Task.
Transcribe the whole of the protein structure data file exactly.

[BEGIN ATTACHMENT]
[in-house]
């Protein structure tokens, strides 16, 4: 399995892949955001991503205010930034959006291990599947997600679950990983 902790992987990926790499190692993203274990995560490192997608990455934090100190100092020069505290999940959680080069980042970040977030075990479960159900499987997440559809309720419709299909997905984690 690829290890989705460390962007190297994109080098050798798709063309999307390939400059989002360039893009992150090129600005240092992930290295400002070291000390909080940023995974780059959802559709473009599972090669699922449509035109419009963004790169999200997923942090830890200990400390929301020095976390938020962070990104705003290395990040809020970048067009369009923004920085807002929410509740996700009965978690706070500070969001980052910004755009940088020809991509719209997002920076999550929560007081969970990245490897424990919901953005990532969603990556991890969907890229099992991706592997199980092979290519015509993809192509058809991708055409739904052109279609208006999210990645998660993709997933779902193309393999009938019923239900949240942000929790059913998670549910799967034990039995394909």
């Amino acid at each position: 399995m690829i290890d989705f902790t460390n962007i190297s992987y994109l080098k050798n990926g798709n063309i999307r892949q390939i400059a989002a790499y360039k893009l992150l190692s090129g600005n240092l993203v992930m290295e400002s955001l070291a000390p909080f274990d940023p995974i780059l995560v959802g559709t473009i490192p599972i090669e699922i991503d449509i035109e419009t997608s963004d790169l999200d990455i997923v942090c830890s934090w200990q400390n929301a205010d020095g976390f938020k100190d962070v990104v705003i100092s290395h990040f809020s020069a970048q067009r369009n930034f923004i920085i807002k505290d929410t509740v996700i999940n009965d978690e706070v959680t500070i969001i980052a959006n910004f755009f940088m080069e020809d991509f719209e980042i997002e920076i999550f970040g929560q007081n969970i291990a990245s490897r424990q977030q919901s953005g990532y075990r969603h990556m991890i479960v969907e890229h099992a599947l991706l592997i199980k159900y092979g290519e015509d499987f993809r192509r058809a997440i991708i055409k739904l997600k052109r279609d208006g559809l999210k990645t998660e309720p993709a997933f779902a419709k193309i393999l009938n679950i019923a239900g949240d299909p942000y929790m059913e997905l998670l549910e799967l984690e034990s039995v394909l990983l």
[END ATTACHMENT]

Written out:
[in-house]
């Protein structure tokens, strides 16, 4: 399995892949955001991503205010930034959006291990599947997600679950990983 902790992987990926790499190692993203274990995560490192997608990455934090100190100092020069505290999940959680080069980042970040977030075990479960159900499987997440559809309720419709299909997905984690 690829290890989705460390962007190297994109080098050798798709063309999307390939400059989002360039893009992150090129600005240092992930290295400002070291000390909080940023995974780059959802559709473009599972090669699922449509035109419009963004790169999200997923942090830890200990400390929301020095976390938020962070990104705003290395990040809020970048067009369009923004920085807002929410509740996700009965978690706070500070969001980052910004755009940088020809991509719209997002920076999550929560007081969970990245490897424990919901953005990532969603990556991890969907890229099992991706592997199980092979290519015509993809192509058809991708055409739904052109279609208006999210990645998660993709997933779902193309393999009938019923239900949240942000929790059913998670549910799967034990039995394909």
């Amino acid at each position: 399995m690829i290890d989705f902790t460390n962007i190297s992987y994109l080098k050798n990926g798709n063309i999307r892949q390939i400059a989002a790499y360039k893009l992150l190692s090129g600005n240092l993203v992930m290295e400002s955001l070291a000390p909080f274990d940023p995974i780059l995560v959802g559709t473009i490192p599972i090669e699922i991503d449509i035109e419009t997608s963004d790169l999200d990455i997923v942090c830890s934090w200990q400390n929301a205010d020095g976390f938020k100190d962070v990104v705003i100092s290395h990040f809020s020069a970048q067009r369009n930034f923004i920085i807002k505290d929410t509740v996700i999940n009965d978690e706070v959680t500070i969001i980052a959006n910004f755009f940088m080069e020809d991509f719209e980042i997002e920076i999550f970040g929560q007081n969970i291990a990245s490897r424990q977030q919901s953005g990532y075990r969603h990556m991890i479960v969907e890229h099992a599947l991706l592997i199980k159900y092979g290519e015509d499987f993809r192509r058809a997440i991708i055409k739904l997600k052109r279609d208006g559809l999210k990645t998660e309720p993709a997933f779902a419709k193309i393999l009938n679950i019923a239900g949240d299909p942000y929790m059913e997905l998670l549910e799967l984690e034990s039995v394909l990983l």